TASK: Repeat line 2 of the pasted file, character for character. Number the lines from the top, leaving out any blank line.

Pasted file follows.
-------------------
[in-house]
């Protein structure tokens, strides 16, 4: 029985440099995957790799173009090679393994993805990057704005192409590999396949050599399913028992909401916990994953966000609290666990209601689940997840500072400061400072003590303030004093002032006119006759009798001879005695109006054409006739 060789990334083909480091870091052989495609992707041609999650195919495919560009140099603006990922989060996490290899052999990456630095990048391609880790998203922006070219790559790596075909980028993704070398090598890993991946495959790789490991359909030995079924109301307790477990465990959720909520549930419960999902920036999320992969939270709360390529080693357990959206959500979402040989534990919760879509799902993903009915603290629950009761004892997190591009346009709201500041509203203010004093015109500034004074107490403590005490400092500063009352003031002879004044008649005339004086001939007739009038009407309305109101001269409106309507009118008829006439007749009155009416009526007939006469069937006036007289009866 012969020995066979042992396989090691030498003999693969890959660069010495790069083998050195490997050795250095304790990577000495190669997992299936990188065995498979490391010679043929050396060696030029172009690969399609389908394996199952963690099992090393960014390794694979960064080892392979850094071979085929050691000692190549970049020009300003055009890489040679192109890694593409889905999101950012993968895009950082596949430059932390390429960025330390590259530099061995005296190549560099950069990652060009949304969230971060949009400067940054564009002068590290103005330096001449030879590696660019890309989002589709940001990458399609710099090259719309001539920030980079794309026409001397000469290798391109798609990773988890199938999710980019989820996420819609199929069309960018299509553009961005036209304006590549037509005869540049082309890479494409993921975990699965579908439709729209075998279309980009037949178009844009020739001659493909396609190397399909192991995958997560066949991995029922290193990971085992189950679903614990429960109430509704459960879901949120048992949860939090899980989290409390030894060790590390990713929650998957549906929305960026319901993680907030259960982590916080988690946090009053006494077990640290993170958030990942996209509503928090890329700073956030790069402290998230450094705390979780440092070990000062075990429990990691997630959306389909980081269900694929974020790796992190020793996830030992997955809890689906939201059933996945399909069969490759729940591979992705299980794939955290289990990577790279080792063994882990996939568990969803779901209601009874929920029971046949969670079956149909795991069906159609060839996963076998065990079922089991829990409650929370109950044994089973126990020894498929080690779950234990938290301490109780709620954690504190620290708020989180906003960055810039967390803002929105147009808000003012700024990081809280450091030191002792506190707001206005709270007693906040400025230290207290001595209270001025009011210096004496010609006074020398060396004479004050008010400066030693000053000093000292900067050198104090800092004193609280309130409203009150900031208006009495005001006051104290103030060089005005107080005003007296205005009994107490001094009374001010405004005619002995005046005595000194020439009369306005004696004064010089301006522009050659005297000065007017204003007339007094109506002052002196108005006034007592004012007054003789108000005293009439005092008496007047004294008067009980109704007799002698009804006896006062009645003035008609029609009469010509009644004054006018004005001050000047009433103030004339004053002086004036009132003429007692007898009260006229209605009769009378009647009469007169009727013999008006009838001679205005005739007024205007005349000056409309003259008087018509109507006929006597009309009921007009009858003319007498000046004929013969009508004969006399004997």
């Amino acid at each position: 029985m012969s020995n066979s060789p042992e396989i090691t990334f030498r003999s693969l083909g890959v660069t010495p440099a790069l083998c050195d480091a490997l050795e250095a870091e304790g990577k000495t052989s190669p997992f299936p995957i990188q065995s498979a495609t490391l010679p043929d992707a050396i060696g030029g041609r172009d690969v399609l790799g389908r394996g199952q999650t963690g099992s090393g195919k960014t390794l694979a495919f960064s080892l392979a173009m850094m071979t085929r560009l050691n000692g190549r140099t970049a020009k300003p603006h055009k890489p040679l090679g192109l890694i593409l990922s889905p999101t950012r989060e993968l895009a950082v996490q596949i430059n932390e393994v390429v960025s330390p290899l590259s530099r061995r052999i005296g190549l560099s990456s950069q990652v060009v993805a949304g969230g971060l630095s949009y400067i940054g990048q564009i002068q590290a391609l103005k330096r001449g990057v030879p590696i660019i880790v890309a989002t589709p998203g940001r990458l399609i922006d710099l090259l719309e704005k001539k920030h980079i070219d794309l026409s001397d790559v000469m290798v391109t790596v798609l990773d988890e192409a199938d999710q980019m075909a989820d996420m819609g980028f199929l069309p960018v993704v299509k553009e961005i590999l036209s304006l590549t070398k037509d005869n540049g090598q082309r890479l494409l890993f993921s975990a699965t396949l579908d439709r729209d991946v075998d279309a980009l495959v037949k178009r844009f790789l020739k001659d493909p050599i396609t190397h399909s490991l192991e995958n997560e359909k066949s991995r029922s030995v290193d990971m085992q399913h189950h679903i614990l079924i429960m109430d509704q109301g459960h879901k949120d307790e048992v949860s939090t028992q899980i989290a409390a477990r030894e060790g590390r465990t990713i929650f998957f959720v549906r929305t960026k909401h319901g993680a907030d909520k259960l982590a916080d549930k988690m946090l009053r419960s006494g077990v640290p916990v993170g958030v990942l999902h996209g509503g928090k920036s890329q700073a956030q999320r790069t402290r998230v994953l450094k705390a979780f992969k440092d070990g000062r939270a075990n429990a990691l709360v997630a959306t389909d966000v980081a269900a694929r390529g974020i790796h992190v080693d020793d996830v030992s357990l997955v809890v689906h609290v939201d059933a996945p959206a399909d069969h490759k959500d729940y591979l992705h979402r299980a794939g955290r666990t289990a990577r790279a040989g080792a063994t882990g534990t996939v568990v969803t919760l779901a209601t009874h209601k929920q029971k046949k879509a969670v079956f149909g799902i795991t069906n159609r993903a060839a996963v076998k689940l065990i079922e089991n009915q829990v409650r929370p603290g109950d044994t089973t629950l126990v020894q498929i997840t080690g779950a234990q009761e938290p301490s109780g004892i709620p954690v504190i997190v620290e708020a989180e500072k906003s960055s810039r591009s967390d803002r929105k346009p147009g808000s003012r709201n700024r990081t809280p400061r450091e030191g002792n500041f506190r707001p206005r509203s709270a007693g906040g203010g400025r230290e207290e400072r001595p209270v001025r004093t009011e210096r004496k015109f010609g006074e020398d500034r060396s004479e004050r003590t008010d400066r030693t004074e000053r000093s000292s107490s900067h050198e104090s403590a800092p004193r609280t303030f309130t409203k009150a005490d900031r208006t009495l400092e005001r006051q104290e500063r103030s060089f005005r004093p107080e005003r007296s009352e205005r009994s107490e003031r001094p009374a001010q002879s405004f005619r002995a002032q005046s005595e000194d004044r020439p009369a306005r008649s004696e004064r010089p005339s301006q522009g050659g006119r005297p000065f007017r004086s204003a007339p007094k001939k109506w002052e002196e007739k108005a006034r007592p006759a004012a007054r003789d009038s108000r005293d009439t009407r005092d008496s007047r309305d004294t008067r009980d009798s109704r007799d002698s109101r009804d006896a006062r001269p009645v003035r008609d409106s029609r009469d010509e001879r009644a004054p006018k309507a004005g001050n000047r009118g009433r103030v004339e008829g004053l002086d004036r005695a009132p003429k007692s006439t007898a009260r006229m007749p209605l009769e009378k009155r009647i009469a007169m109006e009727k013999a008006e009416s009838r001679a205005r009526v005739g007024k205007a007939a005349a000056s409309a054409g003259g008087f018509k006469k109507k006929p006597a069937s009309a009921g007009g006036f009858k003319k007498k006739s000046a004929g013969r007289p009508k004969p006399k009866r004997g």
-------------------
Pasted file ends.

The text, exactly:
């Protein structure tokens, strides 16, 4: 029985440099995957790799173009090679393994993805990057704005192409590999396949050599399913028992909401916990994953966000609290666990209601689940997840500072400061400072003590303030004093002032006119006759009798001879005695109006054409006739 060789990334083909480091870091052989495609992707041609999650195919495919560009140099603006990922989060996490290899052999990456630095990048391609880790998203922006070219790559790596075909980028993704070398090598890993991946495959790789490991359909030995079924109301307790477990465990959720909520549930419960999902920036999320992969939270709360390529080693357990959206959500979402040989534990919760879509799902993903009915603290629950009761004892997190591009346009709201500041509203203010004093015109500034004074107490403590005490400092500063009352003031002879004044008649005339004086001939007739009038009407309305109101001269409106309507009118008829006439007749009155009416009526007939006469069937006036007289009866 012969020995066979042992396989090691030498003999693969890959660069010495790069083998050195490997050795250095304790990577000495190669997992299936990188065995498979490391010679043929050396060696030029172009690969399609389908394996199952963690099992090393960014390794694979960064080892392979850094071979085929050691000692190549970049020009300003055009890489040679192109890694593409889905999101950012993968895009950082596949430059932390390429960025330390590259530099061995005296190549560099950069990652060009949304969230971060949009400067940054564009002068590290103005330096001449030879590696660019890309989002589709940001990458399609710099090259719309001539920030980079794309026409001397000469290798391109798609990773988890199938999710980019989820996420819609199929069309960018299509553009961005036209304006590549037509005869540049082309890479494409993921975990699965579908439709729209075998279309980009037949178009844009020739001659493909396609190397399909192991995958997560066949991995029922290193990971085992189950679903614990429960109430509704459960879901949120048992949860939090899980989290409390030894060790590390990713929650998957549906929305960026319901993680907030259960982590916080988690946090009053006494077990640290993170958030990942996209509503928090890329700073956030790069402290998230450094705390979780440092070990000062075990429990990691997630959306389909980081269900694929974020790796992190020793996830030992997955809890689906939201059933996945399909069969490759729940591979992705299980794939955290289990990577790279080792063994882990996939568990969803779901209601009874929920029971046949969670079956149909795991069906159609060839996963076998065990079922089991829990409650929370109950044994089973126990020894498929080690779950234990938290301490109780709620954690504190620290708020989180906003960055810039967390803002929105147009808000003012700024990081809280450091030191002792506190707001206005709270007693906040400025230290207290001595209270001025009011210096004496010609006074020398060396004479004050008010400066030693000053000093000292900067050198104090800092004193609280309130409203009150900031208006009495005001006051104290103030060089005005107080005003007296205005009994107490001094009374001010405004005619002995005046005595000194020439009369306005004696004064010089301006522009050659005297000065007017204003007339007094109506002052002196108005006034007592004012007054003789108000005293009439005092008496007047004294008067009980109704007799002698009804006896006062009645003035008609029609009469010509009644004054006018004005001050000047009433103030004339004053002086004036009132003429007692007898009260006229209605009769009378009647009469007169009727013999008006009838001679205005005739007024205007005349000056409309003259008087018509109507006929006597009309009921007009009858003319007498000046004929013969009508004969006399004997």